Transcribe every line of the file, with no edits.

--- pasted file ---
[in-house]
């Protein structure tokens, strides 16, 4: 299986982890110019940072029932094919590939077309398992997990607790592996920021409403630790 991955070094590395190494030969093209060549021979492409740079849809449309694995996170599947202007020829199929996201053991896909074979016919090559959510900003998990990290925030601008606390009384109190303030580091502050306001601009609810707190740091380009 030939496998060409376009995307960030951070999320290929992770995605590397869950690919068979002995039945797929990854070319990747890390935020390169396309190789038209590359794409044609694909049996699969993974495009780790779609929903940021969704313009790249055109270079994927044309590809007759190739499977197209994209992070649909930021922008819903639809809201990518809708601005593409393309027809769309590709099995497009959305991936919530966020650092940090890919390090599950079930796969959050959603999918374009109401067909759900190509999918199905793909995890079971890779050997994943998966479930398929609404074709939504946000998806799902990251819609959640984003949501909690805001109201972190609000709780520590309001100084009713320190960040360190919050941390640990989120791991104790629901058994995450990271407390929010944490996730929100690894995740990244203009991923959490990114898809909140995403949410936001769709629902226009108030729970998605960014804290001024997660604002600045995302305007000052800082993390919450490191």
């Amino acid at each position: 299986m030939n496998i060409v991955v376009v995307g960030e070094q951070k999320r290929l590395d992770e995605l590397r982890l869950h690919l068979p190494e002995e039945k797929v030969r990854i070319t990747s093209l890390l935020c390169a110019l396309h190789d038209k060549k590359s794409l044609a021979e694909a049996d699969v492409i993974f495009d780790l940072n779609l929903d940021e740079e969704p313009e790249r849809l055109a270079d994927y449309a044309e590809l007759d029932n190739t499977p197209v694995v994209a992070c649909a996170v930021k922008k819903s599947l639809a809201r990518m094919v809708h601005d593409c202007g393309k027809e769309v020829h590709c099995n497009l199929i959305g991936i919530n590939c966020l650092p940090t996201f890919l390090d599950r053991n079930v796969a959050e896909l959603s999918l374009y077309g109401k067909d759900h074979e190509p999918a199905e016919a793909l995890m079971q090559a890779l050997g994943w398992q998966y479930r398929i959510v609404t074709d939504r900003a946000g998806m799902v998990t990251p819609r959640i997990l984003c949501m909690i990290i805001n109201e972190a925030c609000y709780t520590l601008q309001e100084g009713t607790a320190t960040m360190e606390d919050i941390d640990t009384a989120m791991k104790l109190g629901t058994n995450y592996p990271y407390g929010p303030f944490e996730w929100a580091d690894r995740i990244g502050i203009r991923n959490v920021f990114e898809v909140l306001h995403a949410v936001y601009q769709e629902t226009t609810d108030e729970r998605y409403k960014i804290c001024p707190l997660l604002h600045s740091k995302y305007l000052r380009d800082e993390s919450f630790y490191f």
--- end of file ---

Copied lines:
[in-house]
């Protein structure tokens, strides 16, 4: 299986982890110019940072029932094919590939077309398992997990607790592996920021409403630790 991955070094590395190494030969093209060549021979492409740079849809449309694995996170599947202007020829199929996201053991896909074979016919090559959510900003998990990290925030601008606390009384109190303030580091502050306001601009609810707190740091380009 030939496998060409376009995307960030951070999320290929992770995605590397869950690919068979002995039945797929990854070319990747890390935020390169396309190789038209590359794409044609694909049996699969993974495009780790779609929903940021969704313009790249055109270079994927044309590809007759190739499977197209994209992070649909930021922008819903639809809201990518809708601005593409393309027809769309590709099995497009959305991936919530966020650092940090890919390090599950079930796969959050959603999918374009109401067909759900190509999918199905793909995890079971890779050997994943998966479930398929609404074709939504946000998806799902990251819609959640984003949501909690805001109201972190609000709780520590309001100084009713320190960040360190919050941390640990989120791991104790629901058994995450990271407390929010944490996730929100690894995740990244203009991923959490990114898809909140995403949410936001769709629902226009108030729970998605960014804290001024997660604002600045995302305007000052800082993390919450490191």
């Amino acid at each position: 299986m030939n496998i060409v991955v376009v995307g960030e070094q951070k999320r290929l590395d992770e995605l590397r982890l869950h690919l068979p190494e002995e039945k797929v030969r990854i070319t990747s093209l890390l935020c390169a110019l396309h190789d038209k060549k590359s794409l044609a021979e694909a049996d699969v492409i993974f495009d780790l940072n779609l929903d940021e740079e969704p313009e790249r849809l055109a270079d994927y449309a044309e590809l007759d029932n190739t499977p197209v694995v994209a992070c649909a996170v930021k922008k819903s599947l639809a809201r990518m094919v809708h601005d593409c202007g393309k027809e769309v020829h590709c099995n497009l199929i959305g991936i919530n590939c966020l650092p940090t996201f890919l390090d599950r053991n079930v796969a959050e896909l959603s999918l374009y077309g109401k067909d759900h074979e190509p999918a199905e016919a793909l995890m079971q090559a890779l050997g994943w398992q998966y479930r398929i959510v609404t074709d939504r900003a946000g998806m799902v998990t990251p819609r959640i997990l984003c949501m909690i990290i805001n109201e972190a925030c609000y709780t520590l601008q309001e100084g009713t607790a320190t960040m360190e606390d919050i941390d640990t009384a989120m791991k104790l109190g629901t058994n995450y592996p990271y407390g929010p303030f944490e996730w929100a580091d690894r995740i990244g502050i203009r991923n959490v920021f990114e898809v909140l306001h995403a949410v936001y601009q769709e629902t226009t609810d108030e729970r998605y409403k960014i804290c001024p707190l997660l604002h600045s740091k995302y305007l000052r380009d800082e993390s919450f630790y490191f």